Canadian and international scholars are meeting for a two-day conference at York to discuss “The Politics of Transnational Ties: Implicatons for Research, Communities, Policy” on March 7-8, to examine the changing behaviour of immigrant communities in the new global economic order. Conference organizers believe that Canada, as a major receiver country for an estimated 150 million migrants worldwide, has a key interest in understanding how migrants continue to have strong links to their homelands.
“Global communications technology has made it possible for immigrants to organize and act across borders, and the scope of transnational social and political activities among Canadian immigrants has also increased ,” said Luin Goldring, sociologist at the York Centre for Research on Latin America and the Caribbean (CERLAC).
Research presented at the conference will focus on the transnational activities of Canadian communities originating from Asia, Latin America and the Caribbean, including studies of Sri Lankan Tamils, Sikhs and Filipinos.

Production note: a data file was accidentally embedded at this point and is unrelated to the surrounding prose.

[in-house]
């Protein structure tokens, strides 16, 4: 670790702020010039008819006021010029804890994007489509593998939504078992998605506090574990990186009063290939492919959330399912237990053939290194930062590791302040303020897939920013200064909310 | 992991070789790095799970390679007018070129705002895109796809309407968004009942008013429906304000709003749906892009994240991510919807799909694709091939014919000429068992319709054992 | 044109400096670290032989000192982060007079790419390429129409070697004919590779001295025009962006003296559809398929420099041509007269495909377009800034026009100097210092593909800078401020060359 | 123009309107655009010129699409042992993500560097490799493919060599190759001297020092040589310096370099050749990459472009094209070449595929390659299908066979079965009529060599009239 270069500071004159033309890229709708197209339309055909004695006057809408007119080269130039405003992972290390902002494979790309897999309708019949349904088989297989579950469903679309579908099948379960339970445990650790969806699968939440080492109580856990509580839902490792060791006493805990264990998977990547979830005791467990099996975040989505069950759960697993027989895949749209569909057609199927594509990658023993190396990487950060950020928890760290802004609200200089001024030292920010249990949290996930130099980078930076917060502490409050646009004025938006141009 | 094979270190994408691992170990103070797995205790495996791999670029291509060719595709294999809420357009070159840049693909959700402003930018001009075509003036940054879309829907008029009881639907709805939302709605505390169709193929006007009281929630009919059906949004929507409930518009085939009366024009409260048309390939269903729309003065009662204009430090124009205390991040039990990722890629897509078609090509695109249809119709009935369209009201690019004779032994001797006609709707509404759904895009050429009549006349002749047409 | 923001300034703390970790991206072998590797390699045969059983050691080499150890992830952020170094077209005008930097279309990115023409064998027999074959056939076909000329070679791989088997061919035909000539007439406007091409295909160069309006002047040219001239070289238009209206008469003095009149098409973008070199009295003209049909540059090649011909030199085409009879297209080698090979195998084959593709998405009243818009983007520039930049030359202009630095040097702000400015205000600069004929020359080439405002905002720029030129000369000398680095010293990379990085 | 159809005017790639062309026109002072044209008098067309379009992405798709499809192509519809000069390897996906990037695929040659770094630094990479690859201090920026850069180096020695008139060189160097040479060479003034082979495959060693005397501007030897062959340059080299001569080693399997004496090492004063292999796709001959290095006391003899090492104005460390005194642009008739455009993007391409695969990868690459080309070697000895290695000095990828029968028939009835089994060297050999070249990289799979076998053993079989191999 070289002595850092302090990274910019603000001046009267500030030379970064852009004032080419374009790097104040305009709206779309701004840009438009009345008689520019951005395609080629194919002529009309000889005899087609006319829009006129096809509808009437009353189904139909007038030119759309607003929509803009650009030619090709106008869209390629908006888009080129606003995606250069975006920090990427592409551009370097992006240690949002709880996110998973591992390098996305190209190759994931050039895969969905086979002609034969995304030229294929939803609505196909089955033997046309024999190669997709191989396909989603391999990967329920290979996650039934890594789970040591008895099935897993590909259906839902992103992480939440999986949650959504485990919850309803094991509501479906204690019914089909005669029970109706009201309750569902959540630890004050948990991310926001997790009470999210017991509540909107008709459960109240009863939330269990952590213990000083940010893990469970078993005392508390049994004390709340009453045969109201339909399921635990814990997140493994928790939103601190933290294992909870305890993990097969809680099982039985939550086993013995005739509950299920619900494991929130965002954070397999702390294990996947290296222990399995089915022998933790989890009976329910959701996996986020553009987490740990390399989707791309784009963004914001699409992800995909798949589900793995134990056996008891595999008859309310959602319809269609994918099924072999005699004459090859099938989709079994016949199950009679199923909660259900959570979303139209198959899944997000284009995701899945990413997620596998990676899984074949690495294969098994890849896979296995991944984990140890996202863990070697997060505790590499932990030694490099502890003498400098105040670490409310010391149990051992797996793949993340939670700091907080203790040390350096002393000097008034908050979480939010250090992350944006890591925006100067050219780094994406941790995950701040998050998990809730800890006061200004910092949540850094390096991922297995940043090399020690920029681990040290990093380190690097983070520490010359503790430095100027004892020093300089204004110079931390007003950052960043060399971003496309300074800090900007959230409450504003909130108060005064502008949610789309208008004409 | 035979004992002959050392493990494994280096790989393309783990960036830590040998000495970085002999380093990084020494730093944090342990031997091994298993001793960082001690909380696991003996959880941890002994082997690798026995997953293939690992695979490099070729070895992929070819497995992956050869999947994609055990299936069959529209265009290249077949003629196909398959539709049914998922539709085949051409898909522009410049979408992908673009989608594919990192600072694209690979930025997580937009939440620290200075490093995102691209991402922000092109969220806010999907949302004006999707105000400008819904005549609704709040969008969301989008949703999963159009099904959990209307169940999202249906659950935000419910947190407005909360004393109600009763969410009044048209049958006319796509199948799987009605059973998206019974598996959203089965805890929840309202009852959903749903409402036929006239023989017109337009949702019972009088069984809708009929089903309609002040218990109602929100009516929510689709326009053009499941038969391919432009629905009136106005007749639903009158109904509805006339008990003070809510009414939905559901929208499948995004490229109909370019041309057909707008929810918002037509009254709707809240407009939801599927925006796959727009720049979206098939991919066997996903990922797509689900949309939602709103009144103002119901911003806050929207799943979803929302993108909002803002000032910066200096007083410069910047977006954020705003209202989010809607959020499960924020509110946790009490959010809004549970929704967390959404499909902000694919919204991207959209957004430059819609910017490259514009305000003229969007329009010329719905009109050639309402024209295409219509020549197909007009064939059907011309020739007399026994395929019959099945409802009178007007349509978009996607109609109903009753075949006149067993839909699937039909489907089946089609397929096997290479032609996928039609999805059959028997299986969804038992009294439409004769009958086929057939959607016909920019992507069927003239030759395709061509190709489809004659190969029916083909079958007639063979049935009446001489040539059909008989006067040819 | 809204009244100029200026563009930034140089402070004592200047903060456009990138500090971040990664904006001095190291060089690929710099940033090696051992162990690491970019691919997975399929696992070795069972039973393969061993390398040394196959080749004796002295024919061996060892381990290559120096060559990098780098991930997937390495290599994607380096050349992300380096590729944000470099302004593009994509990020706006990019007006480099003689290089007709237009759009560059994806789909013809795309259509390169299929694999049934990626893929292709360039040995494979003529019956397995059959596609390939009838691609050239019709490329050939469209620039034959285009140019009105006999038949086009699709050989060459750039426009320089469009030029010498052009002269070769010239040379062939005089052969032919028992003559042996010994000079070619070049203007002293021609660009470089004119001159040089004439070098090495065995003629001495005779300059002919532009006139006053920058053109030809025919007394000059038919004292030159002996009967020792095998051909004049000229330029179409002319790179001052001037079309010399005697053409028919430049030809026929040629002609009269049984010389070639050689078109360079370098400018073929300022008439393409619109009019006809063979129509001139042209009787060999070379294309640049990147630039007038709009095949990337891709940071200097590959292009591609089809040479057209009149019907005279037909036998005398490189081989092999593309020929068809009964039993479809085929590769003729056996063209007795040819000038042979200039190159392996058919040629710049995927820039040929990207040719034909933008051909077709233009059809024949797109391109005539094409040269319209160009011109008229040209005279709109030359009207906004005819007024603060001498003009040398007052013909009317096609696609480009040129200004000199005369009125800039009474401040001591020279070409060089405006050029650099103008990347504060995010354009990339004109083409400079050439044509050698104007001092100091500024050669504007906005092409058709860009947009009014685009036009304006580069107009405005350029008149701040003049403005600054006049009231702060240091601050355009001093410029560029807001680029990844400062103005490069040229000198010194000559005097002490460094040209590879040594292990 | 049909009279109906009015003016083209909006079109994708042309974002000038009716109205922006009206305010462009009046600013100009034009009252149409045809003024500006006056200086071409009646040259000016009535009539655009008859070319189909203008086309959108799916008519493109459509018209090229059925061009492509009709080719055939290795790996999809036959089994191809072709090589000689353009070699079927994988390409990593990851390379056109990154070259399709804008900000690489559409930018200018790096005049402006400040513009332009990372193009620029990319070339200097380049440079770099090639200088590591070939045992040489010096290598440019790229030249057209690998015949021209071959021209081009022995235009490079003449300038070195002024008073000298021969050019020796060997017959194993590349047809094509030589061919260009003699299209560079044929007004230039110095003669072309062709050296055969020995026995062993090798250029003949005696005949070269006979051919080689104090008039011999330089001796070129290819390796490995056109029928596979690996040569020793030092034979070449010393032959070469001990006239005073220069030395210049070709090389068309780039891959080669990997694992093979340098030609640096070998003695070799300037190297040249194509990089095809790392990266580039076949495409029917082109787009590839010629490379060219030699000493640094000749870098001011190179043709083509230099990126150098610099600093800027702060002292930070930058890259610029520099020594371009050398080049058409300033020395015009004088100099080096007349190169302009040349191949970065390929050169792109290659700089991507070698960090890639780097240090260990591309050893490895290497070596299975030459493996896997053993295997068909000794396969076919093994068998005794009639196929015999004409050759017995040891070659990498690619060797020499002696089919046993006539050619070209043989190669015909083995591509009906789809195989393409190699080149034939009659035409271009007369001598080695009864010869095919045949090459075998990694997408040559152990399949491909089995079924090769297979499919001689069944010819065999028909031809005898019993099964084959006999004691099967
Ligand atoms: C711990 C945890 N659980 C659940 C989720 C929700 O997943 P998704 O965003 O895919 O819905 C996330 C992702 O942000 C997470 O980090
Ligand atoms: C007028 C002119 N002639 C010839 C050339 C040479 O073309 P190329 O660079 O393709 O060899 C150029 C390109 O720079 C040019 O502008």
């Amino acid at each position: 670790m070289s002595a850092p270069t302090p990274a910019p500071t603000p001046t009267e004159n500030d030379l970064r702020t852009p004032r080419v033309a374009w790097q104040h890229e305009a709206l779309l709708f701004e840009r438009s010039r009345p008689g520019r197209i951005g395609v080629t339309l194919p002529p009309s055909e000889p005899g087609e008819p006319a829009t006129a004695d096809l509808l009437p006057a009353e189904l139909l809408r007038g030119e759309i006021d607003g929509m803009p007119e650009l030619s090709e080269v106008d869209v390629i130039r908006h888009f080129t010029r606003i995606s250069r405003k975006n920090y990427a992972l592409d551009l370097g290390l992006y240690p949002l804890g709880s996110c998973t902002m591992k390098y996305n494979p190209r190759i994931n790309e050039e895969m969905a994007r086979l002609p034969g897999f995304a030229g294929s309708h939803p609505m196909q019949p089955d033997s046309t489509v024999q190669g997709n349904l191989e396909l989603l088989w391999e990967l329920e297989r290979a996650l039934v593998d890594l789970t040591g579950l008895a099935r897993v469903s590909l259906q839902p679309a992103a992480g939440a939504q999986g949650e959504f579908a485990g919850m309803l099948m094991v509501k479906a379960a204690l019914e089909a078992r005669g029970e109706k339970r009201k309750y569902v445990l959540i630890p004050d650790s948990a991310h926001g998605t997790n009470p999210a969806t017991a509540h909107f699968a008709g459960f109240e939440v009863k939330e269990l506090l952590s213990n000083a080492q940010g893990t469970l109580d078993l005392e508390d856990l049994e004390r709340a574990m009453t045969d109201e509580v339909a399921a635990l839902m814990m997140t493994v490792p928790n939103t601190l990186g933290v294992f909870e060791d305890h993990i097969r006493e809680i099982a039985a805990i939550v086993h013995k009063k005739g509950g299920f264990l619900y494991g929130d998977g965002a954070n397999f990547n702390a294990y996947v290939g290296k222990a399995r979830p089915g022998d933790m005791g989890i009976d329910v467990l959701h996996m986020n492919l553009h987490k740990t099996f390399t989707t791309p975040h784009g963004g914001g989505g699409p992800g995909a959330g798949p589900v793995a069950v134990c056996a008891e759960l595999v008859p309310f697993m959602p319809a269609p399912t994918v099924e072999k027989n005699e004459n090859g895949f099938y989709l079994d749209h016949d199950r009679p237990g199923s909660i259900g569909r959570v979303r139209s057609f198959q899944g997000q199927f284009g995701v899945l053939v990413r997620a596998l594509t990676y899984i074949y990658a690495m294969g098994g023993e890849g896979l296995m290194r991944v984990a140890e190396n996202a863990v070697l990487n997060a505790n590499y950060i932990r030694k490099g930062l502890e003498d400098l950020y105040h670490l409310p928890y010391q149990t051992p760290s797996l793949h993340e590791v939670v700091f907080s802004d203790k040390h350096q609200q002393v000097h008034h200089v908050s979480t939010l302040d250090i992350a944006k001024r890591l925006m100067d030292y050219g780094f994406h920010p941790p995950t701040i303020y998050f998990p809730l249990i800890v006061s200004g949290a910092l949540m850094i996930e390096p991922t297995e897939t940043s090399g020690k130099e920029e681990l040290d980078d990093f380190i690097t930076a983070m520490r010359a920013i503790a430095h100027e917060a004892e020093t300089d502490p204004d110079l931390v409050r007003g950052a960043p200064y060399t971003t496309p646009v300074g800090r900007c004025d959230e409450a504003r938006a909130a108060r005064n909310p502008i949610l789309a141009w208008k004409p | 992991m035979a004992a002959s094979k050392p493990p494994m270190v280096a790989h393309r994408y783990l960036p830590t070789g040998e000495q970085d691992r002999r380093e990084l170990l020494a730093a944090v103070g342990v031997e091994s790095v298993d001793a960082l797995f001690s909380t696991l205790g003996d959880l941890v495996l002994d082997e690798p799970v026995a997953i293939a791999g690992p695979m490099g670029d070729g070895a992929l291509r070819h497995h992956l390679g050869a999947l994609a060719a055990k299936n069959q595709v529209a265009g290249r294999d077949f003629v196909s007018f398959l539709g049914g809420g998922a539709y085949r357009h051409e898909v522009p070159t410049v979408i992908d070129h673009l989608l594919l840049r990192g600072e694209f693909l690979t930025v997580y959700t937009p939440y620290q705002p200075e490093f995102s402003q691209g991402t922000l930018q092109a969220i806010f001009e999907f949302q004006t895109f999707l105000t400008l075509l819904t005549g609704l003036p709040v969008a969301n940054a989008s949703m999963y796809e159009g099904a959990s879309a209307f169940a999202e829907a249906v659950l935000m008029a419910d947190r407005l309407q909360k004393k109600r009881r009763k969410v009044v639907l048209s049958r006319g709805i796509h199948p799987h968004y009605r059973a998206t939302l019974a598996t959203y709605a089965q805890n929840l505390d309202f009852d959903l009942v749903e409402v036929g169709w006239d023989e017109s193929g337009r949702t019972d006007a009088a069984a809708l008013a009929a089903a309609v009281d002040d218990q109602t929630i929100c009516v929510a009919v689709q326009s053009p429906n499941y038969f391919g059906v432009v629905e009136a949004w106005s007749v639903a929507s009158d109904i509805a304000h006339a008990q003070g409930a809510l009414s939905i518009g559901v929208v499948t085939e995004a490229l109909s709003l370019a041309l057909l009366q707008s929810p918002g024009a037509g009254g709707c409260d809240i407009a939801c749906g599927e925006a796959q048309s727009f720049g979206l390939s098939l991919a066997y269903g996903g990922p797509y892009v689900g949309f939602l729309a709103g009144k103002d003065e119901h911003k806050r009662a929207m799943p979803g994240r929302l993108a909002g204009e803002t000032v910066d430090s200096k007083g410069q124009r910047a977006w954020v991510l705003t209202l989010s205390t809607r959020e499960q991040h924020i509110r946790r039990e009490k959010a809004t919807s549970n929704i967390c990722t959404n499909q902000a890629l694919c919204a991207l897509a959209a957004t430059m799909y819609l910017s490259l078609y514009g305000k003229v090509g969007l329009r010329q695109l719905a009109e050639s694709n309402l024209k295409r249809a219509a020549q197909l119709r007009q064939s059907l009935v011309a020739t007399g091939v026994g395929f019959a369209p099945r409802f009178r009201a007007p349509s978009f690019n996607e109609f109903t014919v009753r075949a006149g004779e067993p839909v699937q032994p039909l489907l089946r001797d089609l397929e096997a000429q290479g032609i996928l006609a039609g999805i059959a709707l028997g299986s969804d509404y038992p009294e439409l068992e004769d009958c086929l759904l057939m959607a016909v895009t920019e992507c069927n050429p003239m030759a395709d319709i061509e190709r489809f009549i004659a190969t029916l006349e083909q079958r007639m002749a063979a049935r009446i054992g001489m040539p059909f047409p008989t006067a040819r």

“The workshop challenges scholars of Asia, Latin America and the Caribbean to think about how the study of these regions should move outside of traditional geographic boundaries to encompass broader global phenomena,” said Peter Vandergeest, director of the York Centre for Asian Research (YCAR). “Asian studies is no longer just the study of Asia, but also of people who think of themselves as Asian wherever they are.”
The conference is hosted by YCAR and CERLAC. For more information check the Media Relations Web site at http://www.yorku.ca/ycom/release/archive/030603.htm and for program details, visit the YCAR Web site at www.yorku.ca/ycar.